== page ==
- D. Branchaud
How to be a great training partner!
Updated: Feb 4
A good training partner can make all the difference when it comes to making practice safe, productive and enjoyable. And, of course, when everyone shows up prepared and participates wholeheartedly everyone experiences a better class.
Basically, it all comes down to respect.
Here we go…
1. Show up.
The best way to keep up is to show up. And the only way you can serve as a training partner is by being on the mats.
2. Be on time.
Be on the mats before class begins. The initial line-up is when I refine my class plan for the specific people in the room. If you want to be part of the plan you need to be in the room when the plan is made.
3. Attend the right classes.
If you have trouble keeping up you might want to switch to a class that moves at a slower pace or spends more time on the material you are having difficulty with.
We are practicing a cultural art and certain formalities are part of our practice. In Japan, the group harmony is of utmost consideration. Cleanliness and presentation are ways that we demonstrate respect, readiness and seriousness. It is also how we keep our practice sanitary.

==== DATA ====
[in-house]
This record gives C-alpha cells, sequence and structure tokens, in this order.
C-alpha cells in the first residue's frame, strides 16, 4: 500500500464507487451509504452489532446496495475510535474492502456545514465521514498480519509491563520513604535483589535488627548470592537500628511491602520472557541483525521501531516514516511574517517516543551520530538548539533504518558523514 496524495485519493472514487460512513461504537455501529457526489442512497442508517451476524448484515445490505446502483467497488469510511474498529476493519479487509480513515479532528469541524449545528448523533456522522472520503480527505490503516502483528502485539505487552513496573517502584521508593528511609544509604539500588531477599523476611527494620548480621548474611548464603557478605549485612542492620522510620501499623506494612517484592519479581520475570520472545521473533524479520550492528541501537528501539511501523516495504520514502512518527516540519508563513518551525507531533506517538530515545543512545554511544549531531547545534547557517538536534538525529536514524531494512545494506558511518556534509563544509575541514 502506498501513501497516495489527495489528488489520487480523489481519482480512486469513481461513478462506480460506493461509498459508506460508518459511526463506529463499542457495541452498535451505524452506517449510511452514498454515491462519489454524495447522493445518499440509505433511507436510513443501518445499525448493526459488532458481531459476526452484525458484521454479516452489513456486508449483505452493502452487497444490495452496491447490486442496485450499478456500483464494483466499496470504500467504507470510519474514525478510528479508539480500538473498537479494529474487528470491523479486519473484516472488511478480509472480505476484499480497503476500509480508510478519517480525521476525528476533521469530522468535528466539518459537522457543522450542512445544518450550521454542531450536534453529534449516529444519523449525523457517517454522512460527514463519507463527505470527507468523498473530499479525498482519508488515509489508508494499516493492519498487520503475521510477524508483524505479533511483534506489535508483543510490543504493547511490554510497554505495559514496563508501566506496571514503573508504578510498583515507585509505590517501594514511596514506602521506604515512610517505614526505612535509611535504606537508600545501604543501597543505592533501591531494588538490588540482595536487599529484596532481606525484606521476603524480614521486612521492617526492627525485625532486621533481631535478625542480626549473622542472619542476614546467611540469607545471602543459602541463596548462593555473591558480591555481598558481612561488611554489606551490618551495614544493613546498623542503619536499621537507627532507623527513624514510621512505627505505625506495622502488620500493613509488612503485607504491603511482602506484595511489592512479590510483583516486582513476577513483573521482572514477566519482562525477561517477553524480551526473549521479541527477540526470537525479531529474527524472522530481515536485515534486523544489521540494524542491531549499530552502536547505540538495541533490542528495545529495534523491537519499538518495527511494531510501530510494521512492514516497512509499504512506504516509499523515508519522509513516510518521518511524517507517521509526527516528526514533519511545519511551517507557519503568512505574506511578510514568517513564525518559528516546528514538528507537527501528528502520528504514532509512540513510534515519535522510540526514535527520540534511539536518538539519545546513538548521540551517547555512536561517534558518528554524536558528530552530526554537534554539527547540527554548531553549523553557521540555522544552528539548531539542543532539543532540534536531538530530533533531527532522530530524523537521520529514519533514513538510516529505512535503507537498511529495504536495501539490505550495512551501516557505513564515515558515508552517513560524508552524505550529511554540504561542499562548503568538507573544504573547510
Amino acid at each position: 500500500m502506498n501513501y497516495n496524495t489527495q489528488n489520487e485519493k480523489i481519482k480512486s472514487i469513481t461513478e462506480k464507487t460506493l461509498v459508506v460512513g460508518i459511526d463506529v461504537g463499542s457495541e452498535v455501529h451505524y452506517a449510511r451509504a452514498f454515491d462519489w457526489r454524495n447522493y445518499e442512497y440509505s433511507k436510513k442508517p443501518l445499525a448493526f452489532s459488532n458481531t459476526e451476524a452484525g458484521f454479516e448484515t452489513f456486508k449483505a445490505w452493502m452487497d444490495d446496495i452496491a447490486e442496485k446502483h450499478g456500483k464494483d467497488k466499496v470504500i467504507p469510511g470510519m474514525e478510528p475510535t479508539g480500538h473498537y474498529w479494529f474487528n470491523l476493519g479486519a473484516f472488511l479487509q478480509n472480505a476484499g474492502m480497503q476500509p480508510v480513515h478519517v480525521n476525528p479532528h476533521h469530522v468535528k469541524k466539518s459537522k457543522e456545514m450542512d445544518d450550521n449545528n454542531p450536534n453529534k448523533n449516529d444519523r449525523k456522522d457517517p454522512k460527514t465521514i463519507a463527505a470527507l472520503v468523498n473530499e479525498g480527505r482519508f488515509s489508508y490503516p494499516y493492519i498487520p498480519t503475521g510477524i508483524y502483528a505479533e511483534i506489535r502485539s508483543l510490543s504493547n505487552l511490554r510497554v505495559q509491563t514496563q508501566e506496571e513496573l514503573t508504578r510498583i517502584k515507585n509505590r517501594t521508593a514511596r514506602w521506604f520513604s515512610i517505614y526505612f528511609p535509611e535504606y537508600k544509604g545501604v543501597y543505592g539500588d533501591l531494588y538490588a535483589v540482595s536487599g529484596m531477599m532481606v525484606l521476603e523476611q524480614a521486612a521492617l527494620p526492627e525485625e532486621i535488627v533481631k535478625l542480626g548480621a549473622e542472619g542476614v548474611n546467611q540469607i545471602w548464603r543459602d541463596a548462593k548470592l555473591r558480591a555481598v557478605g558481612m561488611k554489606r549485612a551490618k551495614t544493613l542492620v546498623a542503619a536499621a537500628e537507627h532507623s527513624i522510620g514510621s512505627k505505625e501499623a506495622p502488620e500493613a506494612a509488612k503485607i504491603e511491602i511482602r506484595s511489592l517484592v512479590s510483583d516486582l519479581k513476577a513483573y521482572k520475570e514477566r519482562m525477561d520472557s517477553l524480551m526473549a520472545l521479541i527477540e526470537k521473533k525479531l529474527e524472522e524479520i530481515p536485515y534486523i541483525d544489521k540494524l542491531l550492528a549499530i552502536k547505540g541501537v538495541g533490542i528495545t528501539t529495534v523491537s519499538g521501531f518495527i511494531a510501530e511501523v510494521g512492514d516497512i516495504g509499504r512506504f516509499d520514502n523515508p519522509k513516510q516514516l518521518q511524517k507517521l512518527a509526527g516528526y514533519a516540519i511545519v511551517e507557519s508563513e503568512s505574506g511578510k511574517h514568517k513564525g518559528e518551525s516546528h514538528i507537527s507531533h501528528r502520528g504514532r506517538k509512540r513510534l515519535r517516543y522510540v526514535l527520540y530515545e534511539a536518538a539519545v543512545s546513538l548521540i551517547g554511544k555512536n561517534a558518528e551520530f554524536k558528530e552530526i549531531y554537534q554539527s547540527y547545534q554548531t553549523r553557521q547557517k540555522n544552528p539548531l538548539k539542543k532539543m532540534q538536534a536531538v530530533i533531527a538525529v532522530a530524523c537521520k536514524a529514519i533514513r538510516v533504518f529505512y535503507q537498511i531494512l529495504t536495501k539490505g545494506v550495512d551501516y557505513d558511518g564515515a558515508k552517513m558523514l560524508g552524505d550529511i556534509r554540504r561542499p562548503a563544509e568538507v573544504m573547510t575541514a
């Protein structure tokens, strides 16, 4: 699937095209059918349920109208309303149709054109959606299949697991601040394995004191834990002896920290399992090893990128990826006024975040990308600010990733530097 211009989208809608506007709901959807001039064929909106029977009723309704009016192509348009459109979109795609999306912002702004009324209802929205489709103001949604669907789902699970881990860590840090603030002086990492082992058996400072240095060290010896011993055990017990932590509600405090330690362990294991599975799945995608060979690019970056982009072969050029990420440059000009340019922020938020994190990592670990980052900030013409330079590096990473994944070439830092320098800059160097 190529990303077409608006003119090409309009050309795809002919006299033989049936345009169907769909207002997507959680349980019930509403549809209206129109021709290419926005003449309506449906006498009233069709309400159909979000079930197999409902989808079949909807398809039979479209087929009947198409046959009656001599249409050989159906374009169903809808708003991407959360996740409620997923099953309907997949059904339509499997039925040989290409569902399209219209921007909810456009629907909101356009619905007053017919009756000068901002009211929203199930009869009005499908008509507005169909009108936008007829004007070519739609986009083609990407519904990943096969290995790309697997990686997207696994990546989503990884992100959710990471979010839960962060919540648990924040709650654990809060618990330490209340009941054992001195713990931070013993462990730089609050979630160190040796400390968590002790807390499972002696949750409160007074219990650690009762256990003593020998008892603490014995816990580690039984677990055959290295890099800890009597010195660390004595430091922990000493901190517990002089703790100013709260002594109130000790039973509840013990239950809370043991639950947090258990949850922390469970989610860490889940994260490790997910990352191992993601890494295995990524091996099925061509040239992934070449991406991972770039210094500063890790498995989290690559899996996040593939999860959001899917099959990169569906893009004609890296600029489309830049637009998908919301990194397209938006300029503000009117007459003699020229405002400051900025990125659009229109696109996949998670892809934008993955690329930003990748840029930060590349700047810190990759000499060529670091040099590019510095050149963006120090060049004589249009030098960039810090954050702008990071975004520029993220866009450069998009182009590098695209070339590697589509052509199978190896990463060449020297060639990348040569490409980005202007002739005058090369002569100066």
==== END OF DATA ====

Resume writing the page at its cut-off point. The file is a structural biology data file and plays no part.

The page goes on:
Come to class with a clean uniform, clean breath, and a clean body. Sweating is okay, body odor is not. If you are attending more than one class in a single evening consider bringing an additional kimono to change into. Keep some breath mints in your gym bag. Of course, wash your hands thoroughly after using the rest room. Comb your hair! I once saw Odo Sensei, my karate teacher, banish a black belt level student (permanently) for stepping onto the Dojo floor when his feet weren't clean. It wasn't pretty!
5. Never, ever, come to class if you are sick, have a cold, think you might be coming down with something, or have any other malady that may be shared. Just don’t.
6. Don’t over-coach. Provide helpful feedback when appropriate, but avoid over-correcting your partner. Give them space to work and think.
7. Develop your ukemi. Don’t fall if you don’t need to. Don’t begin your ukemi prematurely. React, don’t anticipate. Be loose. The better your ukemi, the faster and more realistically your partner can practice nage (throws).
8. Work at a level appropriate for your partner and the class that you are in. Observe your partner carefully. When holding targets or practicing techniques try to improve your sense of speed, distance and timing. Be present. You are trying to learn to read people.
These practices help to preserve order, maintain safety and good health, and set the tone for training. They are some of the things that separate a Dojo from a gym. Formality and discipline set the tone for a good training experience for everyone in the room.
See you on the mats!